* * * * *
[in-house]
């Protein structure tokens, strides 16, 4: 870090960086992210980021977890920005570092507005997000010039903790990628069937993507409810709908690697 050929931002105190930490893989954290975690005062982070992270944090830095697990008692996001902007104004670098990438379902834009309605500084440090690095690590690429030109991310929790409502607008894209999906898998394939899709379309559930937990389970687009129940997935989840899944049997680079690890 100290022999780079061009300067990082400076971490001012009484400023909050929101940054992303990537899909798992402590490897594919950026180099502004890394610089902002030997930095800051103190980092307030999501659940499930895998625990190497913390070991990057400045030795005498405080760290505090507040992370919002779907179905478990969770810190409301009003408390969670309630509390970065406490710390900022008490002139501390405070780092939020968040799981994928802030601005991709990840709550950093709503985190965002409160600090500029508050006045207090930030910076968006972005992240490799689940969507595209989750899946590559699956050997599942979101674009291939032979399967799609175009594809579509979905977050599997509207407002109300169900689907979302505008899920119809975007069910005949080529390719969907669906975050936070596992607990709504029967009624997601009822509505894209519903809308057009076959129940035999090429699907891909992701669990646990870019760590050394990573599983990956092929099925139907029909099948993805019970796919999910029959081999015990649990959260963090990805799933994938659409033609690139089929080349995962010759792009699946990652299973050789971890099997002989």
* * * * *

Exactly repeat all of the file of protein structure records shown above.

[in-house]
């Protein structure tokens, strides 16, 4: 870090960086992210980021977890920005570092507005997000010039903790990628069937993507409810709908690697 050929931002105190930490893989954290975690005062982070992270944090830095697990008692996001902007104004670098990438379902834009309605500084440090690095690590690429030109991310929790409502607008894209999906898998394939899709379309559930937990389970687009129940997935989840899944049997680079690890 100290022999780079061009300067990082400076971490001012009484400023909050929101940054992303990537899909798992402590490897594919950026180099502004890394610089902002030997930095800051103190980092307030999501659940499930895998625990190497913390070991990057400045030795005498405080760290505090507040992370919002779907179905478990969770810190409301009003408390969670309630509390970065406490710390900022008490002139501390405070780092939020968040799981994928802030601005991709990840709550950093709503985190965002409160600090500029508050006045207090930030910076968006972005992240490799689940969507595209989750899946590559699956050997599942979101674009291939032979399967799609175009594809579509979905977050599997509207407002109300169900689907979302505008899920119809975007069910005949080529390719969907669906975050936070596992607990709504029967009624997601009822509505894209519903809308057009076959129940035999090429699907891909992701669990646990870019760590050394990573599983990956092929099925139907029909099948993805019970796919999910029959081999015990649990959260963090990805799933994938659409033609690139089929080349995962010759792009699946990652299973050789971890099997002989």